All the local news, arts and entertainment reviews, restaurant critiques in the Advocate papers in New Haven and Hartford plus the Fairfield County Weekly were written by Indian freelancers hired for the occasion using ads on Craigslist sites in Mumbai and Bangalore -- the two favorite spots for U.S. outsourcing to India. "It's been fascinating to me to see this go from a chuckle in an edit meeting to an entire issue," Group Managing Editor John Adamian told Editor & Publisher's Mark Fitzgerald.
The first issues will be released Thursday with the cover of each paper each paper emblazoned with the statement: "Sorry, we've Been Outsourced. This Issue Made In India," according to editorsweblog.org.
The relationship between the content and the reporter has produced results that may provoke some bemusement among the Connecticut readership. The pieces outsourced cover local news, entertainment and culture. Nilanjana Bhowmick enlightens Essex (Conn.) residents about the annual Rotary Club Shad bake, and advises, "Enjoy shad the way you feel comfortable. If George Washington was not daunted by its bones, why should you? After all, shad is not just a fish, it's a celebration of life!"
Immediate reactions of readers ranged from "this is an interesting, entertaining and provocative idea" to "some people who think it's idiotic," Adamian revealed. The publishers were conscious that they would inevitably risk encountering problems of a professional and logistical nature, "What if they're really good at it?" Adamian said. "What if we laugh ourselves out of a job? And then the questions grew more practical and more pressing: How do we coordinate an interview between an Indian journalist and a Californian musician with the 12-plus-hour time difference?"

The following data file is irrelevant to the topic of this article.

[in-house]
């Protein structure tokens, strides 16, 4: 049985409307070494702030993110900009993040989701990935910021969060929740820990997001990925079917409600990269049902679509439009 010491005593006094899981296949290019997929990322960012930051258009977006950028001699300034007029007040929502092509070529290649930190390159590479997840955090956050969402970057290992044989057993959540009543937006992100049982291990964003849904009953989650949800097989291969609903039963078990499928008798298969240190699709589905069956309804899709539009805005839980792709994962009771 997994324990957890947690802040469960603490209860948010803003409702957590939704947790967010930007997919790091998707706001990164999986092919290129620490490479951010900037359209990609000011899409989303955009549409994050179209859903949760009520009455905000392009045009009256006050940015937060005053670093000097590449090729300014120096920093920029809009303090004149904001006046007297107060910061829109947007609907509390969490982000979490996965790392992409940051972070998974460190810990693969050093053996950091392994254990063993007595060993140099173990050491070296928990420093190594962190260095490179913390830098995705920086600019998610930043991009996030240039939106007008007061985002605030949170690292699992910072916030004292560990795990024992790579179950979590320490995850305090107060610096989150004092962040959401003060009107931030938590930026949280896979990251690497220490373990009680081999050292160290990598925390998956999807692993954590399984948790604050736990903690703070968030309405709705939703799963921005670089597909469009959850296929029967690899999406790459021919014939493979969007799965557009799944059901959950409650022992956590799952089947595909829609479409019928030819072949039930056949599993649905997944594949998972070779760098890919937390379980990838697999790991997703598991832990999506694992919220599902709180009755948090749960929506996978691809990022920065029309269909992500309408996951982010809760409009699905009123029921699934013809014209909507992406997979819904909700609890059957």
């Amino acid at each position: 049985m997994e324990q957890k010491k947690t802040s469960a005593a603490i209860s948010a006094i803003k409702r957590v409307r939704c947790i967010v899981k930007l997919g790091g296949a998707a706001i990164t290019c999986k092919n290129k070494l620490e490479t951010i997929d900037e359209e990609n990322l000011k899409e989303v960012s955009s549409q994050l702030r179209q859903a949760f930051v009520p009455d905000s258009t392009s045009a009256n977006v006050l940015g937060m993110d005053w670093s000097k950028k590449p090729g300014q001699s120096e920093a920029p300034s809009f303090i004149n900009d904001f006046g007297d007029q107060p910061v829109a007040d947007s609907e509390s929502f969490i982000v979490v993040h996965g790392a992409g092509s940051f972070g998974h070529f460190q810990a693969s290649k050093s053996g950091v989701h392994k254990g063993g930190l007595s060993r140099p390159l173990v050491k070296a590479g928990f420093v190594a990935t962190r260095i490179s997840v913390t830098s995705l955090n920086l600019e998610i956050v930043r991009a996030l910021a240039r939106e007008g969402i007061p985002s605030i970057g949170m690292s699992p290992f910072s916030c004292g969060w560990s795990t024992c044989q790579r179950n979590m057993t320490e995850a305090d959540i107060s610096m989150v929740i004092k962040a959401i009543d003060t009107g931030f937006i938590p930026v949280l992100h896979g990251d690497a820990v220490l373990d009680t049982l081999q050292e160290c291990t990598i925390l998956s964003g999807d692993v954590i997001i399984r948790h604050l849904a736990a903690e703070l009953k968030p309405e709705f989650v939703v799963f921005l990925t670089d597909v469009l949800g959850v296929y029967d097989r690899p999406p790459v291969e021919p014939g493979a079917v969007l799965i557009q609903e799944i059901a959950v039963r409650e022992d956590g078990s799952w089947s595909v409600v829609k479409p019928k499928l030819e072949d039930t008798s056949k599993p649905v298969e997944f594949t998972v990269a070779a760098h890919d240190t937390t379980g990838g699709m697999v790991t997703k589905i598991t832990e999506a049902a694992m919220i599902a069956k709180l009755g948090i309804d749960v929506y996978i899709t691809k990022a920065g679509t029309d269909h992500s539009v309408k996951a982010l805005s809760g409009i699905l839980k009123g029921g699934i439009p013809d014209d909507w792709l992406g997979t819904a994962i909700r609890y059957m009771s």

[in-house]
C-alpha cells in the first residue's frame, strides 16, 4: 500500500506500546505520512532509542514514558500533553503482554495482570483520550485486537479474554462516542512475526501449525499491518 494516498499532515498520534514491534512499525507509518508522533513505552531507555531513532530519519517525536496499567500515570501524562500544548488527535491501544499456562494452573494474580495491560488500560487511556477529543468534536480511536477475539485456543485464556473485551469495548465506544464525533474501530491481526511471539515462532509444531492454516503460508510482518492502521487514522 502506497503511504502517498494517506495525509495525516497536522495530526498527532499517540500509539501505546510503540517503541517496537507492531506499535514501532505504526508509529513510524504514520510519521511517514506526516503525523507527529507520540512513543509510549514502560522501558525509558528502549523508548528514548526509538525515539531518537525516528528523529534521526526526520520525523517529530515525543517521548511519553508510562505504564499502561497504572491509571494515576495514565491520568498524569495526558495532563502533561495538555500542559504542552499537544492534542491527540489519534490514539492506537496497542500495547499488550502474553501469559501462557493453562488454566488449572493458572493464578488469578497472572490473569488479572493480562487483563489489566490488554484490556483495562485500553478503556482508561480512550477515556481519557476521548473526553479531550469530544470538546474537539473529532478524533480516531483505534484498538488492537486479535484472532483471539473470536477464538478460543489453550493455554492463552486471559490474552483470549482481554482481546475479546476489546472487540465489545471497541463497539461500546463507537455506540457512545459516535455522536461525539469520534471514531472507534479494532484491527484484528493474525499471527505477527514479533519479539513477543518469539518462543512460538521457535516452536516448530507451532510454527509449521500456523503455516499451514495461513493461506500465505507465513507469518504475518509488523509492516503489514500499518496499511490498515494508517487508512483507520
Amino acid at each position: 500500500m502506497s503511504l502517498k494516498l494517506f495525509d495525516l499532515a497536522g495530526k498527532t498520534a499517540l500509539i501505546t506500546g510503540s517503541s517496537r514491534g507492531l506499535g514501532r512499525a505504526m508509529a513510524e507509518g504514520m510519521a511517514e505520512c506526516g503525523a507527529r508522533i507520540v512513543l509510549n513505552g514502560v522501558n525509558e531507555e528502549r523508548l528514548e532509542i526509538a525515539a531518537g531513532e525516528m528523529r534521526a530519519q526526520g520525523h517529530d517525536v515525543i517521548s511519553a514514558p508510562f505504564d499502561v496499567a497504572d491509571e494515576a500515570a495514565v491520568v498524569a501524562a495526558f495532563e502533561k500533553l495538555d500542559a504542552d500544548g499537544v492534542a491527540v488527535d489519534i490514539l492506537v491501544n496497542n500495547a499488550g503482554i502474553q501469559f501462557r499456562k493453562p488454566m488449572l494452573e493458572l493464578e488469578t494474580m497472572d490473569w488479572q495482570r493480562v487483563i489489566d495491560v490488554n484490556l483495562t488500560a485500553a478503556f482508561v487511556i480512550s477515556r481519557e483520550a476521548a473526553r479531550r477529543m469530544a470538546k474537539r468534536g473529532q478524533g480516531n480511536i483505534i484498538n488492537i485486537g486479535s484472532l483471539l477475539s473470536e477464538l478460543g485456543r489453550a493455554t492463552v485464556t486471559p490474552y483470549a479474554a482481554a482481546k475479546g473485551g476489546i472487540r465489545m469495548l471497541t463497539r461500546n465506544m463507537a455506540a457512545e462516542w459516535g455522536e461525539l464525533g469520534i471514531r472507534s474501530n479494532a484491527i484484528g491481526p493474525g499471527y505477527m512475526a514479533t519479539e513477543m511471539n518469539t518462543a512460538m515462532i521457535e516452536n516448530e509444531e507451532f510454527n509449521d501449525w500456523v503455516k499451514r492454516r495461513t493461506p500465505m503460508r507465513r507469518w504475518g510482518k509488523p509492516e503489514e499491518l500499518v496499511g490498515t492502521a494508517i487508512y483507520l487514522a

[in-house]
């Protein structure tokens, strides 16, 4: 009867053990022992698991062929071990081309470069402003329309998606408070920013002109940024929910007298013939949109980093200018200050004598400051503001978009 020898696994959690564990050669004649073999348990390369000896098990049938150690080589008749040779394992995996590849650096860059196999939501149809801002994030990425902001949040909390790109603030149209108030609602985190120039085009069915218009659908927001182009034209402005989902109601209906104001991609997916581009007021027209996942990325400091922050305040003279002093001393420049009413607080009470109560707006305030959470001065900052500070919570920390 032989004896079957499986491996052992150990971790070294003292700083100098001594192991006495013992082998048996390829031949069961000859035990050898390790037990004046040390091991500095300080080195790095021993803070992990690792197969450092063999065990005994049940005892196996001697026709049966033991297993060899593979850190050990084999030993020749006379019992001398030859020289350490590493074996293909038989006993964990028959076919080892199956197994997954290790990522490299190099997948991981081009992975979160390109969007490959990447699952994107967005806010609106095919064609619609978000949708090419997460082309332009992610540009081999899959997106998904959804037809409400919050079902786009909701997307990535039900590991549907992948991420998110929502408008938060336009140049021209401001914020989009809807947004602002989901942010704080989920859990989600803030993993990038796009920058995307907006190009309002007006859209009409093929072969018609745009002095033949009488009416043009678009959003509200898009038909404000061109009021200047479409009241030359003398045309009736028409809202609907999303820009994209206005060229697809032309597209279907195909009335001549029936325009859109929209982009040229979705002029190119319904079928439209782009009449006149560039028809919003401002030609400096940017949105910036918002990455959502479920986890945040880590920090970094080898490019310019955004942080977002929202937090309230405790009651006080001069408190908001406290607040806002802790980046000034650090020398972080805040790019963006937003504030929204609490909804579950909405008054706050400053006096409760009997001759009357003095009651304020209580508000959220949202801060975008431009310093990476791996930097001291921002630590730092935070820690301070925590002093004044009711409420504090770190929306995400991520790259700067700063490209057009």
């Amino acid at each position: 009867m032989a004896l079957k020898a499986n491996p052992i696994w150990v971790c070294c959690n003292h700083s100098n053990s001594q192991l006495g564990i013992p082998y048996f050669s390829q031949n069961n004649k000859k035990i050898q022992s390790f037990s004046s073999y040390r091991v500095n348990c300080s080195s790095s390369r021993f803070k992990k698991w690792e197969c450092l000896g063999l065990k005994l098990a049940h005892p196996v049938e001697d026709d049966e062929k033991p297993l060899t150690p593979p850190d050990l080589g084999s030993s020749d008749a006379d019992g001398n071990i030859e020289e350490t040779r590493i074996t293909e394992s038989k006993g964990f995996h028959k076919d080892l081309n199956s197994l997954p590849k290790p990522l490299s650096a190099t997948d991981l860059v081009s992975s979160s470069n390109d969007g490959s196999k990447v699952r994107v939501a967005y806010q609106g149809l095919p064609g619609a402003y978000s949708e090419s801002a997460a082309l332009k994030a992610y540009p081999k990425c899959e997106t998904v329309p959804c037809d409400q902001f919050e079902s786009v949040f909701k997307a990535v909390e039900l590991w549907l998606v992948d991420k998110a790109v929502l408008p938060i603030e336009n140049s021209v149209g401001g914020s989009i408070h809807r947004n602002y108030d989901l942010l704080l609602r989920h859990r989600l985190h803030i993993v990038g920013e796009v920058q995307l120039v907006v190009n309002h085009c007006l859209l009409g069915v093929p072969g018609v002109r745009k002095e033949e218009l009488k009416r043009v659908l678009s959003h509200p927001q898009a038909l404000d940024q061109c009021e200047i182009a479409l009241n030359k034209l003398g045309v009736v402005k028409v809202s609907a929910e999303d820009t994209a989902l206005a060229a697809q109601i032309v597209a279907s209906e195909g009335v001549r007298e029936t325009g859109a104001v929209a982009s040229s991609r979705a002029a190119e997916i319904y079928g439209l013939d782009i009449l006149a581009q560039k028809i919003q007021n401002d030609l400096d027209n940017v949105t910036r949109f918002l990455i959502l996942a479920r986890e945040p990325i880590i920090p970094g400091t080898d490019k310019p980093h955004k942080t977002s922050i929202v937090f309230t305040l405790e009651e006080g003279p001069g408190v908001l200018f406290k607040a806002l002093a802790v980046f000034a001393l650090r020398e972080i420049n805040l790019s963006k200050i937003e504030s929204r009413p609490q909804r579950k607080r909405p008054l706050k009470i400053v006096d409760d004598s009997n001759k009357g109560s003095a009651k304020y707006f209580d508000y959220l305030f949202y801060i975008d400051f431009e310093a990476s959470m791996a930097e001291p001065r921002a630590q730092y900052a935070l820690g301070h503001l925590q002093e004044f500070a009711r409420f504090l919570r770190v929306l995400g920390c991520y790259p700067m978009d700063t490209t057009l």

The journalists replied to advertisements posted on Craigslist on the Mumbai and Bangalore sites, the primary cities for US outsourcing. "We got some responses from people who were very, very qualified and had written for The Guardian, the BBC and The Times of India - and were well outside our budget," Adamian said. In an explanatory note for online readers, the staff of the Advocate qualified that outsourcing was "not cheap" but the "experiment" was worth the "price", in the longer term campaign for the protection of classic journalism. Ultimately, with the benefit of wisdom through trial and error, the 'old school' local journalist could be reinstated with aplomb.
"But it's clear that in an age when publications are aggressively cutting costs and reducing staffs, India's millions of wired English speakers may present an irresistible resource. If so, our Indian colleagues will have earned the last laugh."